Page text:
While I was Gone, by Sue Miller, was selected for Oprah’s Book Club, but that’s not the reason I read it. The novel was also used as an example in The Fire in Fiction, by Donald Maass, meaning it’s on my list since I plan to read every book he mentioned.
This book is literary–classically so. This means that the source of the tension on page 1 isn’t fully referred to again until page 213 of a 266-page novel. Sue’s opening line is the only clue anything “tense” is going to happen:
It’s odd, I suppose, that when I think back over all that happened in that terrible time, one of my sharpest memories should be of some few moments the day before everything began.
The story, aimed at women my age, engages the mind and emotions, but not the adrenal glands. It’s about a woman whose past life, shattered by a murder, creeps into the present normalcy of her everyday life.
Through her memories, both recent and distant past, Jo Becker contrasts the different periods of her life. Her time of “innocence,” during which she lived with various drug-using bohemians–more as an observer than a participant–is markedly different from her current life as a wife of a minister, a mother of adult children, and a veterinarian.
When her best friend in her previous life was murdered, that era ended . . . or so she thought.
A man from her past, almost invisible in her recollections, enters into her life at a time when the day-in, day-out activities were becoming a drudge, and she allows herself to entertain thoughts of an affair, with disastrous results.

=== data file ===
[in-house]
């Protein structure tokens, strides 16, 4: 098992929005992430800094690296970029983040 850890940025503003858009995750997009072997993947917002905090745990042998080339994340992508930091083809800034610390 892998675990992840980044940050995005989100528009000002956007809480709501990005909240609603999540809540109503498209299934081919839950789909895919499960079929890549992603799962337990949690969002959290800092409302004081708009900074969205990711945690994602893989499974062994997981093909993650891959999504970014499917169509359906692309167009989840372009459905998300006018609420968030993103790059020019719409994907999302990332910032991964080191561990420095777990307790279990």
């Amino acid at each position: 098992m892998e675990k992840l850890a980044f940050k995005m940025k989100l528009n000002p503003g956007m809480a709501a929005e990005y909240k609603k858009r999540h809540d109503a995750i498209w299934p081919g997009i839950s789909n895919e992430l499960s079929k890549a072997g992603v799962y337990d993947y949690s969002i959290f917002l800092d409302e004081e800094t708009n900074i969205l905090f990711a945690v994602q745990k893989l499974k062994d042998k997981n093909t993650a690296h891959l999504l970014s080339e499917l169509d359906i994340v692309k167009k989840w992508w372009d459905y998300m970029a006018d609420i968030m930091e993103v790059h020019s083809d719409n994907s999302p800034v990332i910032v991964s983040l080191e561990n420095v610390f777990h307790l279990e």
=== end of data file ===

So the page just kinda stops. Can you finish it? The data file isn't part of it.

The artistry of this book is difficult to capture, something I didn’t realize until I started to write this post. Its layers are deep and intricate. As a writer, to study Miller’s characterization (which is why Maass included her in his book) is to study a fictitious woman created by a master. Jo Becker changes, but doesn’t; grows, but not quite. One part of her is consistent throughout the entire novel, and that part is what threatens to destroy her life.
What surprises me though, is that in spite of some rough language and fairly explicit scenes, this novel is ultimately a Christian story, and I wonder if Miller intended it. Jo entertained a sinful thought, and because of it her marriage was endangered; her minister husband forgave her–not quickly, not easily, but in a credible struggle with pain and hesitance to obey God’s command.
Very few Christian authors can weave a story of sin and forgiveness as beautifully and subtly as Sue Miller did.
Even so, I can’t recommend this book for everyone. If you like fast-paced action, this book isn’t for you. If you’re easily offended by language and sexual scenes, this book isn’t for you. But if you like a book that comes out of nowhere and haunts your thoughts, read While I was Gone.